For directors, the list of strategic priorities for your credit union’s retirement plan probably goes something like this:
Each is important. But often, the board’s priorities for a retirement plan omit one key element: Assessing regularly how well your program is preparing employees to replace their paychecks by their projected retirement dates.
Your natural concern about an ineffective retirement plan is that individual employees and their families will suffer financial hardship.
But you must also consider potentially serious negative consequences for your credit union, such as these four plan pitfalls:
1. Career logjam. Talented middle managers are ready to move up. They’ve paid their dues. But senior managers of retirement age aren’t retiring. This is a growing trend.
In fact, 47% of working Americans age 50 and older now plan to retire at a later age than they expected when they were age 40, according to a 2013 survey by the Associated Press-NORC Center for Public Affairs Research. The top reason for the change: They need the money.
It’s a delicate balance. You don’t want experienced senior managers to leave, but you definitely don’t want them to stay only because they’re not prepared financially. And the longer they stay, the more young talent you’ll lose.
2. Higher operating expenses. Delayed retirements also increase expenses for salaries and health care. Your goal is to help employees transition their careers on their own terms, and provide education and tools to help them set realistic goals.
3. Financially stressed employees. An April 2014 Gallup Poll confirms what financial services providers already know: Americans’ greatest financial worry is whether they’ll have enough money in retirement.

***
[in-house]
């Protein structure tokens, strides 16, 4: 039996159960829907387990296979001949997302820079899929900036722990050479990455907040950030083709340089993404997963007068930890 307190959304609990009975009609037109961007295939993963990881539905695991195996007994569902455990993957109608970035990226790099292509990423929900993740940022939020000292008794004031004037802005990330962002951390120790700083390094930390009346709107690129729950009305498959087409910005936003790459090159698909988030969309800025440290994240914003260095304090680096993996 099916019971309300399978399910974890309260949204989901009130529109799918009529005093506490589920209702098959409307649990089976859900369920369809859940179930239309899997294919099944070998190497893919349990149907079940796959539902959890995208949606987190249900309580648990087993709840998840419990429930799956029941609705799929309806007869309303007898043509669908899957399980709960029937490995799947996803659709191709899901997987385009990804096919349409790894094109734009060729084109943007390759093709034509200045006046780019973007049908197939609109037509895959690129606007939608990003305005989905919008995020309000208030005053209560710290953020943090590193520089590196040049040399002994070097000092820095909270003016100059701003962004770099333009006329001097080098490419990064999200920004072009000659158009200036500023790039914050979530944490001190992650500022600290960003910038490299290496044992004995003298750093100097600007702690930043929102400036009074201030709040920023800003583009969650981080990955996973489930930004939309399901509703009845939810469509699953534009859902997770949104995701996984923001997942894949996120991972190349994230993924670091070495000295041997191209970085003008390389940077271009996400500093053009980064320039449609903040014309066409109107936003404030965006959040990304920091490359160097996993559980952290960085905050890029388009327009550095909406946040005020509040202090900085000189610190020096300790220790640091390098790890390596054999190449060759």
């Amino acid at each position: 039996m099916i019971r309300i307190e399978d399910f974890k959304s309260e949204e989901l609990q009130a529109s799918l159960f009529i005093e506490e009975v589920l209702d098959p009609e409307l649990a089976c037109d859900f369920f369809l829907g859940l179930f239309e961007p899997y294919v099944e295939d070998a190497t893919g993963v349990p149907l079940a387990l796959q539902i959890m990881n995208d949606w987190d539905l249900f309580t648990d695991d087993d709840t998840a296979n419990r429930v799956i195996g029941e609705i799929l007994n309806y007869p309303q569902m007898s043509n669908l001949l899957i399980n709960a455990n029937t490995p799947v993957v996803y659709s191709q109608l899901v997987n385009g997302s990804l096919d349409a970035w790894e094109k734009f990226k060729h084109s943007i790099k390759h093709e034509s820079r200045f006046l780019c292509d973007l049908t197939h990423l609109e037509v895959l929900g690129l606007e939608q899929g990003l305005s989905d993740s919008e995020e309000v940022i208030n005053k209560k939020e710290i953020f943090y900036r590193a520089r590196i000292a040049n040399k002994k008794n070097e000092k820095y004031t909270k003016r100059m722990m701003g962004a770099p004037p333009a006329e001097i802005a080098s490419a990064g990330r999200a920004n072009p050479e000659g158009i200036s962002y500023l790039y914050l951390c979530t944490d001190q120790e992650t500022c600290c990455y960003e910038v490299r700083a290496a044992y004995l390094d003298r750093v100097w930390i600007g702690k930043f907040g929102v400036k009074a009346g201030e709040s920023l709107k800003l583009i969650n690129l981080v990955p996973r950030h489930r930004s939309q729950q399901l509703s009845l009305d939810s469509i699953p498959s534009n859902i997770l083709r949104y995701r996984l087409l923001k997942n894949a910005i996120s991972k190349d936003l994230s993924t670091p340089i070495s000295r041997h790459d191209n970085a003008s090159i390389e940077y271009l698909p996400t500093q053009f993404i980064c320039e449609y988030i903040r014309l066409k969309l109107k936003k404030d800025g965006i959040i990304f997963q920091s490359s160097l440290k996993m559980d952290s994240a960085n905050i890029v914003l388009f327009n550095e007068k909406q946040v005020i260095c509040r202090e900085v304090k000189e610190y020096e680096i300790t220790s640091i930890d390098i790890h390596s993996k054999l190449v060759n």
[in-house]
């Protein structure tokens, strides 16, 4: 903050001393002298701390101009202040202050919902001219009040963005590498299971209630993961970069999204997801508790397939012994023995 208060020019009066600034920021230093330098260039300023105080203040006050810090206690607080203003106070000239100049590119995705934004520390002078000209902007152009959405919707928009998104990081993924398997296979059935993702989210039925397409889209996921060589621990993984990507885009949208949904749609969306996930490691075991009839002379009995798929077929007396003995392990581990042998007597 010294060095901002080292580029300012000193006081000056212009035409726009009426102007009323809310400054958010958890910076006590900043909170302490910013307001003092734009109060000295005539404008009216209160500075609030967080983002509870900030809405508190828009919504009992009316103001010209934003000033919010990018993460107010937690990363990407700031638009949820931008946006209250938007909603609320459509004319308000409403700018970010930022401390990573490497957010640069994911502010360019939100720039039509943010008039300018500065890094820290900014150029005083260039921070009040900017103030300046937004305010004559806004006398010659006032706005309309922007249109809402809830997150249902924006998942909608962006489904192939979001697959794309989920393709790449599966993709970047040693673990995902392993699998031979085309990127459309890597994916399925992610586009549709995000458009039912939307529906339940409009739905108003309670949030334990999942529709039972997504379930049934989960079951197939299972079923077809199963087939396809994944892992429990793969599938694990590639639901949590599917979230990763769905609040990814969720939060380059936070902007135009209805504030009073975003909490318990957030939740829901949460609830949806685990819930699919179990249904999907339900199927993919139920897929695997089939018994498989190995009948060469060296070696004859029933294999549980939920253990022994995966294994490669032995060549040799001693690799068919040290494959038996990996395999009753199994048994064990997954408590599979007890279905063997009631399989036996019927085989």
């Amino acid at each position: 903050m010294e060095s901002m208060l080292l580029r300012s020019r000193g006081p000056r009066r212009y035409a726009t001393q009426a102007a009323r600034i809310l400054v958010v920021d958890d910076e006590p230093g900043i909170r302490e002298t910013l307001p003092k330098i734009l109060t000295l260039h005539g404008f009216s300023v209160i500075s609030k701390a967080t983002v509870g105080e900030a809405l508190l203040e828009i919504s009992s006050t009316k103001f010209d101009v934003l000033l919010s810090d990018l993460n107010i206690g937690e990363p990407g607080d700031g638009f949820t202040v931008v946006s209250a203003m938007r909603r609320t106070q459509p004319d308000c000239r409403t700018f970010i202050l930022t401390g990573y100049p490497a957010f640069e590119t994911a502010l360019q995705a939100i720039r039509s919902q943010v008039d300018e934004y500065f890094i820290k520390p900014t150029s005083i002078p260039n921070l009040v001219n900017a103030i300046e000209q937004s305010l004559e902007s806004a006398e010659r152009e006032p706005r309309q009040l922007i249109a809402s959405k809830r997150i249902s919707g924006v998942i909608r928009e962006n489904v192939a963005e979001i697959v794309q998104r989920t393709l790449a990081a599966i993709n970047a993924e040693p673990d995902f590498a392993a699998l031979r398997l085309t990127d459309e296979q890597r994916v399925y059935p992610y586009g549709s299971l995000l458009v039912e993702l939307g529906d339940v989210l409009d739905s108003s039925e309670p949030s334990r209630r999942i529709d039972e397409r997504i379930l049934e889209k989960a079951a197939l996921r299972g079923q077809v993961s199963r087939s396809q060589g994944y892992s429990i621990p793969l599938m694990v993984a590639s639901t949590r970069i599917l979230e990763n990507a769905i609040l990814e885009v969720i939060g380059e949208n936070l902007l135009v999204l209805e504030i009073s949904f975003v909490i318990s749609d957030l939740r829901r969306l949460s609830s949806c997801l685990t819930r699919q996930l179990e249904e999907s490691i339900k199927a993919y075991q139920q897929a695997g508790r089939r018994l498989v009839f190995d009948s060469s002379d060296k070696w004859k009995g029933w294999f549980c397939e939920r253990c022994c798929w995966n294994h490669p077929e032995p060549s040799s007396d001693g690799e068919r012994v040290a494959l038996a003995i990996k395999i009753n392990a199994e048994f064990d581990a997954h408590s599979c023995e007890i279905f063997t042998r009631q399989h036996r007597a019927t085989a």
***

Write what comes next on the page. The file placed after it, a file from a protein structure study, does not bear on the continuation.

The poll measured concern about eight financial hardships, such as inability to pay for medical costs, monthly bills, college expenses, etc.
Fifty-nine percent of survey respondents said they were “very worried” or “moderately worried” about not having enough money for retirement. This figure increased to 70% for respondents 30- to 49-years old, and 68% for respondents ages 50 to 64.
Stress can reduce productivity, impair service to members, and increase healthcare costs.
4. Your reputation as an employer. Think of employees who have worked for you for decades and can’t retire with a decent income from your retirement plan. What do they say to their families, friends, and others about their experience? Word-of-mouth is a crucial channel for credit unions to recruit employees and members.
What to track
Participation percentage is useful for tracking a retirement plan’s success, but it only tells part of the story. Consider how well you take these actions:
• Pay attention to employee contribution levels. For most employees, contributing 3% or 5% of their wages isn’t going to cut it. If you currently match dollar-for-dollar up to a certain percentage, consider matching 50 cents on the dollar and double the ceiling—you’ll increase contributions without increasing your expense.
• Monitor how many employees take 401(k) loans. You might need to work with your plan provider to educate employees about the consequences of these loans.
The most important retirement plan metric might be the percentage of employees who’ve set reasonable retirement savings goals and contribute enough to meet those goals.
Your plan and its advisers must be ready to provide the tools and education so employees can set adequate goals—and can see clearly each month whether their account is on track.